1916 United States presidential election
33rd quadrennial U.S. presidential election
The 1916 United States presidential election was the 34th election in the history of the United States. It occurred on November 7, 1916. This election was between Incumbent President since 1913, Woodrow Wilson from New Jersey and former Associate Justice of the Supreme Court from New York Charles E. Hughes. Wilson won the election by a close margin gaining 277 electoral votes, while Charles E. Hughes got 254 electoral votes.
531 members of the Electoral College
266 electoral votes needed to win
|Turnout||61.8% 2.8 pp|
Presidential election results map. Blue denotes states won by Wilson/Marshall, red denotes those won by Hughes/Fairbanks. Numbers indicate the number of electoral votes allotted to each state.
This election was the closest for any President since the election of 1876 between Rutherford B. Hayes and Samuel J, Tilden. If Hughes had won either California or Missouri, he would have become the 29th President.
- Charles E. Hughes, Associate Justice of the Supreme Court of the United States from New York (1910-1916) (Nominee)
- John W. Weeks, Senator from Massachusetts (1913-1919)
- Elihu Root, Former Senator from New York (1909-1915)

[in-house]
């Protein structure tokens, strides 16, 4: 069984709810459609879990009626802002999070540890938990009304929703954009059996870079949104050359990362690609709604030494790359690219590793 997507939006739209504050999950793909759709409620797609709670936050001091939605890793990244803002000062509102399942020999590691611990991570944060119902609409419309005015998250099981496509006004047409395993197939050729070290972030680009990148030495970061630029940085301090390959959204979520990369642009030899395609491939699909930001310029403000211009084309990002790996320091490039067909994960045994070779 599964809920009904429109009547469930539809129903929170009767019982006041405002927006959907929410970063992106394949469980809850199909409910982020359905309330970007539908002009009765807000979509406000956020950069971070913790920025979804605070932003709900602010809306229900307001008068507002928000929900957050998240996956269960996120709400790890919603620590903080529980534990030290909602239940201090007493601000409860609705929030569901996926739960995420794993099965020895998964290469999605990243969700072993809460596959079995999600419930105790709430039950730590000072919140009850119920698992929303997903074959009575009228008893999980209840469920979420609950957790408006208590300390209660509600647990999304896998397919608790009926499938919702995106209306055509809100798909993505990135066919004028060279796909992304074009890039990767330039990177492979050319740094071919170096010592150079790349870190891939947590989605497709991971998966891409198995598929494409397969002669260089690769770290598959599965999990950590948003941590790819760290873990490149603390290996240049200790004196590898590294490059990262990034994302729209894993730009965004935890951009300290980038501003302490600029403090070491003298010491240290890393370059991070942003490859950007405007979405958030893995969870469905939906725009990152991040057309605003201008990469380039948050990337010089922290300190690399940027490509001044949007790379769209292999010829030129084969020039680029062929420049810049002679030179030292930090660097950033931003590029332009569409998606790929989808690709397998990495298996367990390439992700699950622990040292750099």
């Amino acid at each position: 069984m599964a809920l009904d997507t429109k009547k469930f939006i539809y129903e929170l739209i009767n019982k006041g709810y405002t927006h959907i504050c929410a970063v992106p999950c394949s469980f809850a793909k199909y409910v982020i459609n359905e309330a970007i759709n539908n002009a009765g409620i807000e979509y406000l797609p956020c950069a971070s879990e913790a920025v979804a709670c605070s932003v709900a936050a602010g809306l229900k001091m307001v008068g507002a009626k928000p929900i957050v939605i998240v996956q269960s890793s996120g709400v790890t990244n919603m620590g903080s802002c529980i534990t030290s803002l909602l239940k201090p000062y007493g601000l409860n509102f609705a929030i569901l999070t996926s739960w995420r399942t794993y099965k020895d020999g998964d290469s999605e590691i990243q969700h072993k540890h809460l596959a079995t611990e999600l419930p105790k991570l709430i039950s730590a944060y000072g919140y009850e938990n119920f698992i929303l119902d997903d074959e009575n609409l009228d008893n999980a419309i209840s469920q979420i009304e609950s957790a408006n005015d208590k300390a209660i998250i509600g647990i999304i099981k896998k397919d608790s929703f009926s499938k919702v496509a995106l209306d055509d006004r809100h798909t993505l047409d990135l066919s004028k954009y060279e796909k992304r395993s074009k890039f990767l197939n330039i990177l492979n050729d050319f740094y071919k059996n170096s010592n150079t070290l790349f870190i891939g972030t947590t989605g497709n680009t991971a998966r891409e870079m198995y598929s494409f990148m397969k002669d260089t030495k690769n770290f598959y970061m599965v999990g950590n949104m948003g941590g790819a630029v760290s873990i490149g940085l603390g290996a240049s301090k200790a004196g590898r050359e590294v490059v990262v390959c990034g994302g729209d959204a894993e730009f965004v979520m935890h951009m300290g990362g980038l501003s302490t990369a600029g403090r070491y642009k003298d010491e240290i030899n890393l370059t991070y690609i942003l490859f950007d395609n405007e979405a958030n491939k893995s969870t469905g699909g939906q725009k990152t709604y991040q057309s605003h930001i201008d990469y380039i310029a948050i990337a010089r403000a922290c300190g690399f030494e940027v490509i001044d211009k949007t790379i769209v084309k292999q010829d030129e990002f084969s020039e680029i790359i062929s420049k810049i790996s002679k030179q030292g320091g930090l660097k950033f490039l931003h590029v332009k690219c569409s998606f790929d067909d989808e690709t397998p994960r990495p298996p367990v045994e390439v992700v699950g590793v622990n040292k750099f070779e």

- Theodore Roosevelt, 26th President of the United States from New York (1901-1909)
- Robert M. La Follette, Senator from Wisconsin (1906-1924)
- Albert M. Cummings, Senator from Iowa (1908-1926)
- Theodore Burton, Former Senator from Ohio (1909-1915)
- Charles W. Fairbanks. 26th Vice-President of the United States from Indiana (1905-1909) (Vice-Presidential Nominee)
- Martin G. Brumbaugh, Governor of Pennsylvania (1915-1919) (Favorite son Candidate)
- Lawrence Y. Sherman, Senator from Illinois (1913-1921) (Favorite son Candidate)
- Henry Ford, businessman, industrailist, peace activist, and philanthropist from Michigan (1891-1945) (Favorite son Candidate)
- Woodrow Wilson, 28th President of the United States (1913-1921) (Incumbent) (Nominee) (Unopposed)
- ↑ "National General Election VEP Turnout Rates, 1789-Present". United States Election Project. CQ Press.